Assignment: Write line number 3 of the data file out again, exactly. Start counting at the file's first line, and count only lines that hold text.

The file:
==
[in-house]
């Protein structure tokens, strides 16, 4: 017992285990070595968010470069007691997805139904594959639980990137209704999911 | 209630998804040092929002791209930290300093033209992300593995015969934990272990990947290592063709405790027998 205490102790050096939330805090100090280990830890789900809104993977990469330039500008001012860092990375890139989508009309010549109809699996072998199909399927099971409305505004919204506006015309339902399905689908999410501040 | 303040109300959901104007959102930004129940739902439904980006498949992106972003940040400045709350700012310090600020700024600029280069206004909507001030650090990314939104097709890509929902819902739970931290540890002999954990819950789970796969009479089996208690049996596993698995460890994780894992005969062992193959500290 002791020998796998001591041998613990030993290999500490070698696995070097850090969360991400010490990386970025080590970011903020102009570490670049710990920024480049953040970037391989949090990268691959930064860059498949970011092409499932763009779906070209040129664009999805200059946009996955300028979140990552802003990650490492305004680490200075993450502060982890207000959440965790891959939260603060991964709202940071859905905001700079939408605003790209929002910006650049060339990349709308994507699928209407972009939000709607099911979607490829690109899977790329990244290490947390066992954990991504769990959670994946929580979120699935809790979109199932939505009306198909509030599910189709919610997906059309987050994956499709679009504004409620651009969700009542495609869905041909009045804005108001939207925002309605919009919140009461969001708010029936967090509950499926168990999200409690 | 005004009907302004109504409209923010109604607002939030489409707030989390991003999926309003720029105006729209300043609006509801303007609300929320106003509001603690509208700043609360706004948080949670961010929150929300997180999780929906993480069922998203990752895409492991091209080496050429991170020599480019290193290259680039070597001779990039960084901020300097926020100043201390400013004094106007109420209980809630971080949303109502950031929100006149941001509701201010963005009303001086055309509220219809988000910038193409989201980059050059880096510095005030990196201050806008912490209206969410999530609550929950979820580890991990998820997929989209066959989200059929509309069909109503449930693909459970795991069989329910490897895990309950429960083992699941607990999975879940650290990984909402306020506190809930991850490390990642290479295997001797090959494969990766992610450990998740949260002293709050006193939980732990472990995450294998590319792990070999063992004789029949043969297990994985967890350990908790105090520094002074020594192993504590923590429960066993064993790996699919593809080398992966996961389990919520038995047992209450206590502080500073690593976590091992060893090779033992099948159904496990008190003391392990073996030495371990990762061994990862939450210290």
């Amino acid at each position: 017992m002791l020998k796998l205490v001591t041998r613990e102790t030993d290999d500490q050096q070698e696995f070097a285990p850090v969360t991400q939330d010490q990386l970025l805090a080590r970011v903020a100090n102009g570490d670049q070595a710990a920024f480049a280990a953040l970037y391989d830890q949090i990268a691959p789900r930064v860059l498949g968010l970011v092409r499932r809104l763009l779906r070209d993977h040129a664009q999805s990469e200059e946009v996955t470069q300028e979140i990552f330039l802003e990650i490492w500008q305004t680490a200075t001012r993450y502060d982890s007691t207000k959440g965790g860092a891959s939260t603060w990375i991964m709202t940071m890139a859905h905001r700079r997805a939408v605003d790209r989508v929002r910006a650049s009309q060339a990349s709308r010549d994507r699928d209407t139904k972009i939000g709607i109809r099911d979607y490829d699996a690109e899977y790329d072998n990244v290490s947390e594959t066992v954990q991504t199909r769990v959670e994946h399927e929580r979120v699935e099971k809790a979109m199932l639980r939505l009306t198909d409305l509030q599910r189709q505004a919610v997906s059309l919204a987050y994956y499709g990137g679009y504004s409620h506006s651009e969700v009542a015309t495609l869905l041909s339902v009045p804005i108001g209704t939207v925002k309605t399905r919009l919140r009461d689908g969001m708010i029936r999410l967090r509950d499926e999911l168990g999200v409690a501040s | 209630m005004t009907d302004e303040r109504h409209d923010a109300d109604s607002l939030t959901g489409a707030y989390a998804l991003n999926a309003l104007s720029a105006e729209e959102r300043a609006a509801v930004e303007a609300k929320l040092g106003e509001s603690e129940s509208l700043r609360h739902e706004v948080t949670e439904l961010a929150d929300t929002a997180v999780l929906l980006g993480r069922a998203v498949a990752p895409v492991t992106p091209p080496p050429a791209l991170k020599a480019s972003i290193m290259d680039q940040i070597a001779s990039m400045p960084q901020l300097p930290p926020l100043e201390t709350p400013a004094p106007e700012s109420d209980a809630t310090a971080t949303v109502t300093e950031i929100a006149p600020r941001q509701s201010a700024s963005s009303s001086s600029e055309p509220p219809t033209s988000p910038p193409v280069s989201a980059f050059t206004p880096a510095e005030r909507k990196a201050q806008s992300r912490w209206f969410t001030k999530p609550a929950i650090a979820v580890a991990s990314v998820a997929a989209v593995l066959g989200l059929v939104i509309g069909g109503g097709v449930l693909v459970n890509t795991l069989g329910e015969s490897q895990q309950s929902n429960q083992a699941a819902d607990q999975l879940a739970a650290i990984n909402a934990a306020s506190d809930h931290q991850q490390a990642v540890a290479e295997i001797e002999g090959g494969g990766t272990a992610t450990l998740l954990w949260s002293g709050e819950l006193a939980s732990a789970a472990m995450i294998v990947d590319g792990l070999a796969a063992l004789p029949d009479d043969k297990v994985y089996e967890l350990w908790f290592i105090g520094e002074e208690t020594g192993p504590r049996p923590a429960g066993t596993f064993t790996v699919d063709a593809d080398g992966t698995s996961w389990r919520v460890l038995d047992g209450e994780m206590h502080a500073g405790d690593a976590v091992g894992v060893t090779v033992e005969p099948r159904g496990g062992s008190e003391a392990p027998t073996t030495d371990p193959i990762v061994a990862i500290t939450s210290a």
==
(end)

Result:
């Amino acid at each position: 017992m002791l020998k796998l205490v001591t041998r613990e102790t030993d290999d500490q050096q070698e696995f070097a285990p850090v969360t991400q939330d010490q990386l970025l805090a080590r970011v903020a100090n102009g570490d670049q070595a710990a920024f480049a280990a953040l970037y391989d830890q949090i990268a691959p789900r930064v860059l498949g968010l970011v092409r499932r809104l763009l779906r070209d993977h040129a664009q999805s990469e200059e946009v996955t470069q300028e979140i990552f330039l802003e990650i490492w500008q305004t680490a200075t001012r993450y502060d982890s007691t207000k959440g965790g860092a891959s939260t603060w990375i991964m709202t940071m890139a859905h905001r700079r997805a939408v605003d790209r989508v929002r910006a650049s009309q060339a990349s709308r010549d994507r699928d209407t139904k972009i939000g709607i109809r099911d979607y490829d699996a690109e899977y790329d072998n990244v290490s947390e594959t066992v954990q991504t199909r769990v959670e994946h399927e929580r979120v699935e099971k809790a979109m199932l639980r939505l009306t198909d409305l509030q599910r189709q505004a919610v997906s059309l919204a987050y994956y499709g990137g679009y504004s409620h506006s651009e969700v009542a015309t495609l869905l041909s339902v009045p804005i108001g209704t939207v925002k309605t399905r919009l919140r009461d689908g969001m708010i029936r999410l967090r509950d499926e999911l168990g999200v409690a501040s | 209630m005004t009907d302004e303040r109504h409209d923010a109300d109604s607002l939030t959901g489409a707030y989390a998804l991003n999926a309003l104007s720029a105006e729209e959102r300043a609006a509801v930004e303007a609300k929320l040092g106003e509001s603690e129940s509208l700043r609360h739902e706004v948080t949670e439904l961010a929150d929300t929002a997180v999780l929906l980006g993480r069922a998203v498949a990752p895409v492991t992106p091209p080496p050429a791209l991170k020599a480019s972003i290193m290259d680039q940040i070597a001779s990039m400045p960084q901020l300097p930290p926020l100043e201390t709350p400013a004094p106007e700012s109420d209980a809630t310090a971080t949303v109502t300093e950031i929100a006149p600020r941001q509701s201010a700024s963005s009303s001086s600029e055309p509220p219809t033209s988000p910038p193409v280069s989201a980059f050059t206004p880096a510095e005030r909507k990196a201050q806008s992300r912490w209206f969410t001030k999530p609550a929950i650090a979820v580890a991990s990314v998820a997929a989209v593995l066959g989200l059929v939104i509309g069909g109503g097709v449930l693909v459970n890509t795991l069989g329910e015969s490897q895990q309950s929902n429960q083992a699941a819902d607990q999975l879940a739970a650290i990984n909402a934990a306020s506190d809930h931290q991850q490390a990642v540890a290479e295997i001797e002999g090959g494969g990766t272990a992610t450990l998740l954990w949260s002293g709050e819950l006193a939980s732990a789970a472990m995450i294998v990947d590319g792990l070999a796969a063992l004789p029949d009479d043969k297990v994985y089996e967890l350990w908790f290592i105090g520094e002074e208690t020594g192993p504590r049996p923590a429960g066993t596993f064993t790996v699919d063709a593809d080398g992966t698995s996961w389990r919520v460890l038995d047992g209450e994780m206590h502080a500073g405790d690593a976590v091992g894992v060893t090779v033992e005969p099948r159904g496990g062992s008190e003391a392990p027998t073996t030495d371990p193959i990762v061994a990862i500290t939450s210290a």